Friday, November 28, 2008

It's that time of year.

You know what's coming:

I for one plan on surviving by keeping the fridge fully stocked with egg nog, barring the door, and keeping a full pot of oil at a constant low boil for any foolish carolers who make it onto the porch.

Virtual Vacation: City of Heroes/Villains

Everybody needs a break sometime. And since a trip to Hawaii is out of the question (hey kids! Write your Congressional delegation in support of more funding for libraries!), one modifies the concept of "vacation" and makes do.

So with that in mind, I started gadding about the many MMORPG websites, looking for free demos. I suppose it shouldn't be a surprise to anyone that I finally settled on NCSoft's City of Heroes. Being a comic book turbo-geek often makes one predictable.

Having gotten that far, I was faced with another urgent question: Would it actually work? Unlike Second Life, there is no available Linux client for CoH. This left me at the mercy of Wine, the Linux Windows emulator. My experiences with Wine have been spotty. I couldn't get .NET-dependent applications like AvPainter to work at all, and despite my best attempts, games like The Movies wouldn't install no matter how many prescribed workarounds I tried.

According to Wine's Application Database, CoH rated "Silver", which meant that it would work, but not without some notable problems. With some trepidation, I downloaded the two-point-some-odd gigabyte file and installed it.

Lo and behold, it worked. Mind you, there were hiccups. Going into the "Costume" screen caused the game to crash instantly. And if I happened to be in a large group with a lot of activity, say, at the main landing point of the Rikti alien invaders once their ships have been spotted (thus drawing every cape in the city), the lag became ridiculous. Of course, much the same thing happens to me in SL under similar circumstances, so it could be my system, too.

After a couple of tries at creating a character (on both sides of the law; the CoH demo is also the demo for its sister title City of Villains), I settled on an armored, sword-wielding clown I called "Joyboy". I'd originally wanted "Joybuzzer", but that was already taken. Thus established, I set forth to battle evil.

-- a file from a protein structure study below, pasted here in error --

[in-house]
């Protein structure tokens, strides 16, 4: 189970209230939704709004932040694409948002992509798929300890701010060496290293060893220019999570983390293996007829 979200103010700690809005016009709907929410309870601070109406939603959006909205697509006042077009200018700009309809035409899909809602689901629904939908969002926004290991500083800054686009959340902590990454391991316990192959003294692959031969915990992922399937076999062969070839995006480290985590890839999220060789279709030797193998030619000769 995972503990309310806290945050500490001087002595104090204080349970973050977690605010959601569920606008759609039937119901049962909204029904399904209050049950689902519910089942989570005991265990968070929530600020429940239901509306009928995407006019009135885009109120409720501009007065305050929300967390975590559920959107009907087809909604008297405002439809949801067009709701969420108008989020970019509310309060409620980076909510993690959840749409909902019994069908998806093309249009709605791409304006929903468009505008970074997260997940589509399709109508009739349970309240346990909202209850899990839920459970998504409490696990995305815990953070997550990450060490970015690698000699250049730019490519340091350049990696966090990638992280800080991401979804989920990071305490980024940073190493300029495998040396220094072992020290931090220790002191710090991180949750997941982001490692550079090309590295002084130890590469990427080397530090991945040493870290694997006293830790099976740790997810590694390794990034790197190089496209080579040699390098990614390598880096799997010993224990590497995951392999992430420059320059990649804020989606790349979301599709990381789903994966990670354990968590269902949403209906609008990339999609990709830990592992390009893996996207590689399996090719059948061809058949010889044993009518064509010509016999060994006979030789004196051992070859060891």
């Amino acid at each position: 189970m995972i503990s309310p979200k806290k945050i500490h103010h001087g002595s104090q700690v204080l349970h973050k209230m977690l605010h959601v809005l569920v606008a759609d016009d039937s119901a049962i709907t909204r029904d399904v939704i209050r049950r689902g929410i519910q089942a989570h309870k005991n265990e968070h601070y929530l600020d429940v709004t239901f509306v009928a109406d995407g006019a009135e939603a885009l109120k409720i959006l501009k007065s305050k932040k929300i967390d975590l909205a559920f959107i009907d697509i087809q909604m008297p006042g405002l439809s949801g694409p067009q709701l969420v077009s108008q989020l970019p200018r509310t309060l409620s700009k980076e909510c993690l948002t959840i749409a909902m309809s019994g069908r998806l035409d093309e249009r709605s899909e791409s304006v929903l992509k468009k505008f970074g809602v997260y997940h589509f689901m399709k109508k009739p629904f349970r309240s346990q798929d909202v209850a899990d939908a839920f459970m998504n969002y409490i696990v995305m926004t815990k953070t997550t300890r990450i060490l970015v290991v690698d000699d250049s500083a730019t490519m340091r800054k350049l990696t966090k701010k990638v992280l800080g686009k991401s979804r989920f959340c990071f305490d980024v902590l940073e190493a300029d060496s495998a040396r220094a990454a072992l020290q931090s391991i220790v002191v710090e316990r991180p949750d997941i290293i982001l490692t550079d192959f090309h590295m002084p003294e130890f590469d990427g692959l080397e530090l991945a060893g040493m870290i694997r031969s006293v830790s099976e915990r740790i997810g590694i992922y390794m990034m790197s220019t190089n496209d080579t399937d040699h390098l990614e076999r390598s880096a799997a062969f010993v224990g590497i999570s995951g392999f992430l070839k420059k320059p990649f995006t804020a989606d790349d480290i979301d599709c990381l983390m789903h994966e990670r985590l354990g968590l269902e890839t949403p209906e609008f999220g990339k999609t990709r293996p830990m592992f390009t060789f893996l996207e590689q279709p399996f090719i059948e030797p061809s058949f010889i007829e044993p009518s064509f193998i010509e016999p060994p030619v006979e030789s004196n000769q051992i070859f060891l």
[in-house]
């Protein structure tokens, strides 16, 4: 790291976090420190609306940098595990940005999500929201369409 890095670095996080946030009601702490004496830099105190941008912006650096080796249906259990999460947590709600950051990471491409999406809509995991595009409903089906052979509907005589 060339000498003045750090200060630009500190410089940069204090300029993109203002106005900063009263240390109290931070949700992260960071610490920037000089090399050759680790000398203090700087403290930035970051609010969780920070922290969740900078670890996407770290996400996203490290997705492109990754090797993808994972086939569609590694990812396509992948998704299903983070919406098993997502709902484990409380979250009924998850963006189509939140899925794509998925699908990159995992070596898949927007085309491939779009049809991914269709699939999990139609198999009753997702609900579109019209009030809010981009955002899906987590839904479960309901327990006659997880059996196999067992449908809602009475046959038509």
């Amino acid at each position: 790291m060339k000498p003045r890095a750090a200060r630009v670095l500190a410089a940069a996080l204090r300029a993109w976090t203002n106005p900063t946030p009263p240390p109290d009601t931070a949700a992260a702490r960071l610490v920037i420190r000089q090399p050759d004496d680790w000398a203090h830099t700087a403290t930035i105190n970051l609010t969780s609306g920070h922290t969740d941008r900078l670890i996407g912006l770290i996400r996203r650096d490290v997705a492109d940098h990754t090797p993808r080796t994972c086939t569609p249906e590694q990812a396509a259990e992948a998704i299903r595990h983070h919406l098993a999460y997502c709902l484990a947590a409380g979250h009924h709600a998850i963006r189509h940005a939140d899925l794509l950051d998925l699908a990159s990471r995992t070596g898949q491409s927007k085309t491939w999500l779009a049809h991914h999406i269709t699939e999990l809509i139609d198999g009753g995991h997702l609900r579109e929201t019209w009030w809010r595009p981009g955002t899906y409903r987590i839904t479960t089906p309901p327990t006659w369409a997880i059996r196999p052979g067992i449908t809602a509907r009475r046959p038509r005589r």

Evil is not something in short supply in CoH. The crime rate in Paragon City is such that there's some kind of criminal activity going on on almost every corner. Even guys who can toss off fireballs and bolts of electricity aren't above trying to snatch purses. So, needless to say, there's a lot for a neophyte superhero to do.

And I gotta say, just as a personal aside, beating up purse snatchers never gets old. Spider-Man and Batman eat muggers up like potato chips, and suddenly, through Joyboy, I saw the appeal: He's victimizing a little old lady! How does that not merit some loose teeth?

But having that much to do seems to come at a price. Maybe it's because demo users aren't given access to most of the chat channels, but one gets the impression that the people on CoH are seriously antisocial. Maybe I'm just spoiled by the chatty environs of SL. But when an innocuous "Hello" gets a stony silence for a response, one gets the impression that the natives aren't friendly. Call me crazy.

Joining a team is about as close to socialization as I could manage in my short time there. Teams are a necessity because at certain levels there are areas where it's not safe for a hero to venture alone. In the beginner area of Atlas Park, that was the sewers. And even then, sometimes there isn't safety in numbers. For my first team venture, the system decided to stock the sewers with critters way above our difficulty level. While the rest of us balked at taking on a large group of monsters way out of our league, the team leader decided to go all Leeroy Jenkins. End result: We died. In seconds.

So much for teamwork.

After that, I felt pretty much liberated from any obligation to be sociable. Instead, I wanted to explore as much of the game as I could without getting my virtual ass handed to me. This took me to some interesting parts of town. My favorite at the end was The Hollows, a part of town so completely wrecked and gang-infested that it was actually cordoned off from the rest of the city. Mutant jellyfish monsters lurk in the river. And every single 'banger in town seems to have girlfriend trouble (which provides a nice touch of comic relief to contrast with the bleak setting).

So overall I had fun with CoH. I don't think I'd actually pay for it month-to-month, though. The whole point of multiplayer seems to be the ability to interact with others, and I just wasn't seeing that down Paragon City way.